* speaker in a room vs anechoic = +3-6dB (+3dB is the norm above the transition frequency)

I tested the +6dB doubling of speakers/power by simply using a single powered speaker and measured the FR via RTA. Then I connected the other powered speaker and measured the response. I got about +5dB from about 300Hz+. In the HF+ I noticed less overall gain, which I believe aligns with what Toole discusses in his book regarding the point where a speaker becomes more directional. In the LF the gain was anywhere from +3 to +6dB.

--------------------------------

I created a poll on AVSforum a year or two ago asking what the listening distance is for people from the MLP to the speakers. The poll showed 3-4m average listening distance.

I created a poll on my YT channel and my FB group asking who pays attention to the mfg spec for "recommended power". Over 80% said they pay it no mind.

--------------------------------

https://dr.loudness-war.info/
https://www.crownaudio.com/how-much-amplifier-power
https://www.crownaudio.com/en-US/tools/calculators#amp_power_required

Nice video. Very well explained! (Also, you are clearly getting better and better as a presenter on camera!).

Not exactly sure how this anecdote figures in to this, but:

I've often, due to some room limitations, used a closer listening distance than most. It can range between 7 1/2' to 6 or even 5 feet, depending on the speakers I have set up (or how I'm experimenting).

On one hand I love how nearer-field listening removes some of the room influence, and the sound because particularly smooth and tonally nuanced (losing some of the room reflection hash). Also the imaging becomes more immersive.

On the other hand, I find it becomes more of a "headphone effect" where the music seems to sound a bit less punchy and dynamic. And the thing is this isn't strictly because I'm turning the sound down to listen closer. If I have the sound at the same volume and I sit on my sofa 7 1/2 feet away, and then move my head to 6 feet or under, the same thing happens. It doesn't even subjectively *seem* to get louder, but it does seem to lose a sense of density, aliveness and punch.

This is why I always search for a seating/speaker orientation that optimizes (or splits the difference) to get some of both characteristics.

#### Vovgan

##### Active Member
Forum Donor
* doubling of speakers = +3dB
* doubling of power = +3dB

What about bi-amping? Can it improve the dynamic range / amplifier headroom for a given listening volume? What about bi-amping without removing connectors between two pairs of terminals on speakers? Thanks!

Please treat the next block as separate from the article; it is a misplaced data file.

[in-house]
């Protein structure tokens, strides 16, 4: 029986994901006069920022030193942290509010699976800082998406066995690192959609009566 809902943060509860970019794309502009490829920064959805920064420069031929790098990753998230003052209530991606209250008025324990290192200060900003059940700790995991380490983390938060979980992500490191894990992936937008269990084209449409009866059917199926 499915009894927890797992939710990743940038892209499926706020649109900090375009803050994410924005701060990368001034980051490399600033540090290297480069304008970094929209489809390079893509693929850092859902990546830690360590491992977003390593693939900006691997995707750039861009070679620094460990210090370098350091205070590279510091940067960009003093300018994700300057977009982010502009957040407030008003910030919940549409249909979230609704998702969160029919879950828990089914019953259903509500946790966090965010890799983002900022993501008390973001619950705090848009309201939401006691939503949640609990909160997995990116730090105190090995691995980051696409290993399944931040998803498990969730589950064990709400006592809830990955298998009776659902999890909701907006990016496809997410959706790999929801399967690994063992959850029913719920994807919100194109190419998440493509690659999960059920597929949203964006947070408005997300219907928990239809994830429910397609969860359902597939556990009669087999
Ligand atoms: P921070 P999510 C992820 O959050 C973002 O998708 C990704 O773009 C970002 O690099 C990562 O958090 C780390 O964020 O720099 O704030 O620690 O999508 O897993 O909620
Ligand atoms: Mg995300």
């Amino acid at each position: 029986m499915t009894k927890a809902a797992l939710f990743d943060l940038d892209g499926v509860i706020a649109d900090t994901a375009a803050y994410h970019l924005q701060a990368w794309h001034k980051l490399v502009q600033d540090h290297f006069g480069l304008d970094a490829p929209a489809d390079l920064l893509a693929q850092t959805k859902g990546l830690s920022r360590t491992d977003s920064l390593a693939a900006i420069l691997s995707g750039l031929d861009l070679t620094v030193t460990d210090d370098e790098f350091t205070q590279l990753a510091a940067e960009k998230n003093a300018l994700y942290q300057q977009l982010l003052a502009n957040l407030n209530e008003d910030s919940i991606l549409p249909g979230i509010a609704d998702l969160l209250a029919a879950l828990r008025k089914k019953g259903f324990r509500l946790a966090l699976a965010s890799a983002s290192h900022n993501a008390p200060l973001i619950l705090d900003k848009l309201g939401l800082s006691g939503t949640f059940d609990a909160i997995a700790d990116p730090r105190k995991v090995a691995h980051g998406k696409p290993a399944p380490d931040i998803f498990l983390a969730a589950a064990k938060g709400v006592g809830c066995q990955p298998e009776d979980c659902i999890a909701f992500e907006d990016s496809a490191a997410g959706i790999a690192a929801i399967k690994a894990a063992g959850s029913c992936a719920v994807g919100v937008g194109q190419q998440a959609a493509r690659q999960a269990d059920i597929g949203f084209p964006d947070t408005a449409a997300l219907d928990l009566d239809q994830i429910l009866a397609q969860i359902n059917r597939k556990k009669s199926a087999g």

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#### eddantes

##### Senior Member
On bi amping - my understanding is that it relieves one amp (tweeters) of heavy load (woofers). But if that actually contributes sonically, I'm not sure. Other than, I suppose, the high frequencies will not trigger clipping. So... maybe you'll lessen your chance of clipping?

#### Pdxwayne

##### Major Contributor
Hmm, how about achieving 90db at 20 Hz vs something higher like at 500 Hz?

#### gattaca

##### Member
Very enlightening. I learned something today! Stay safe, stay alive! Peace.

#### Kegemusha

##### Active Member
Great video, thanks.
I always thought electronic music, like Aphex Twins would have some higher DR but seems like it is not, the 80s albums I listen have more DR (Joy division, The Cure and many of those pot punk bands), there were some very good recorded albums from those years.

#### Ingenieur

##### Senior Member
Forum Donor
None scientific using my McIntosh meters, not sure of response rate.
Typical volume
Quite passage, ~ 0.01 W, peaks 10 W
30 dBW

#### Gorgonzola

##### Senior Member
Interesting. Based on the 1st video my amp power requirements are quite modest, viz.
• 3 meter distance
• 75 dB "average" listening volume -- lower than most people
• 84 dB speaker sensitivity
• 18 dB headroom (for Classical music)\
• = 71 watts required power
-- And that would be a single speaker in an anechoic room. Of course I have two speaker in an echoic albeit fairly dead room.. This suggests perhaps a 6 dB lower requirement or 18 watts per channel -- lower that I suspected.

I wonder if a lot of people get the opposite result, i.e. a higher power requirement than they suspected? In my case it's the low "average" listening volume that makes the difference.

#### Ingenieur

##### Senior Member
Forum Donor
My speaker is rated 87 dB (2.83 V into 8 Ohm = 1 W)
I listen LAeq -70 with Lpeaks 95-100
LMax is 80
Based on the NIOSH app

IF 1 W = 87 dBSPL
10 W = 97
Makes sense
So 70 dB SPL 0.02 W or so

jives with the meters

Moderator
Forum Donor
A possible error in this equation is unquestionably going by Manufacturers specs. Don’t a lot of manufacturers play loose and fast in reporting the real efficiency rating of their speakers?

#### Ingenieur

##### Senior Member
Forum Donor
A possible error in this equation is unquestionably going by Manufacturers specs. Don’t a lot of manufacturers play loose and fast in reporting the real efficiency rating of their speakers?
Perhaps some, but I guess some use a standardized DIN method.
The KEF R3 is spec'ed at 87
It was tested here, I'll see if it was measured.
Looks like 86 here.

##### Member
And efficiency of speaker is related also to the impedance of speaker. And both amplitude and phase of impedance is varied with frequency. So, you need to calculate the needed power when your speaker approaches the lowest level of impedance, not the vague "nominal impedance"